Washington also failed to land Matt Garza – a pitcher it has been rumoured to be after since the trading deadline last year — as the club was unwilling to part with Ian Desmond or Jordan Zimmermann, at least one of which would have had to be included in a package. In reality, not making the trade may wind up being a blessing in disguise as the Nats would have to give up a ton, and it’s not as if adding Garza would have immediately made them a contender – the only reasonable time to pull off a swap of that magnitude.
The Nationals were also in the hunt to land Jeff Francis (who wound up in KC), but it’s unclear just how much of an upgrade he would have been anyways.
Obviously, any chance the Nats had this offseason to reel in a difference maker for their rotation is now gone and let’s not forget they also struck out in attempts to land Aroldis Chapman last winter.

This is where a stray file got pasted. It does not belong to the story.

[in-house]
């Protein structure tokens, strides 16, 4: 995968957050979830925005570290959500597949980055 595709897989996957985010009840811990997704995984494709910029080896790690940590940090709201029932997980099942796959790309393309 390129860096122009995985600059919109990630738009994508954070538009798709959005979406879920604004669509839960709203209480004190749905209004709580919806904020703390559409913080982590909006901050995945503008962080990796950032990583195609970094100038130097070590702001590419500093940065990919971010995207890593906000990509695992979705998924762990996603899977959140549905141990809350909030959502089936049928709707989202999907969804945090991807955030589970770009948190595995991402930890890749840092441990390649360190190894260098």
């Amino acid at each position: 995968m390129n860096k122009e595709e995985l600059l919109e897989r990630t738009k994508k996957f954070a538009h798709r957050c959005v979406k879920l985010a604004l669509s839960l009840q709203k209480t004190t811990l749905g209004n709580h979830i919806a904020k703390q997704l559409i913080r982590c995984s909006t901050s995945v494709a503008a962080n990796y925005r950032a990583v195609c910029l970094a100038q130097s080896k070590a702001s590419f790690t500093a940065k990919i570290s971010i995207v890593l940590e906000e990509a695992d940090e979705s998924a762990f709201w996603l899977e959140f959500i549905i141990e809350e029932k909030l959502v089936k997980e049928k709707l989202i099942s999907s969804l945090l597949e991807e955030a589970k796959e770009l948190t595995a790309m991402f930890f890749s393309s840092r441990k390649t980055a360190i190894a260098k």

Fortunately, the Nats have a couple of internal wildcards that may provide a nice boost to a rotation in desperate need. Chien-Ming Wang is almost ready to pitch in the majors again since overcoming his shoulder woes. He was originally expected to make it back by May, but that’s been moved forward, so he may be ready for Spring Training, and if he can come anywhere near rediscovering his old form, he will be a very pleasant surprise.
And then there’s Yunesky Maya, who failed to impress last season, but it’s worth noting that he had been off for 18 months since defecting from Cuba. Reports from the Dominican Winter League suggest that Maya has been absolutely dominant, so he needs to be considered a serious sleeper for 2011.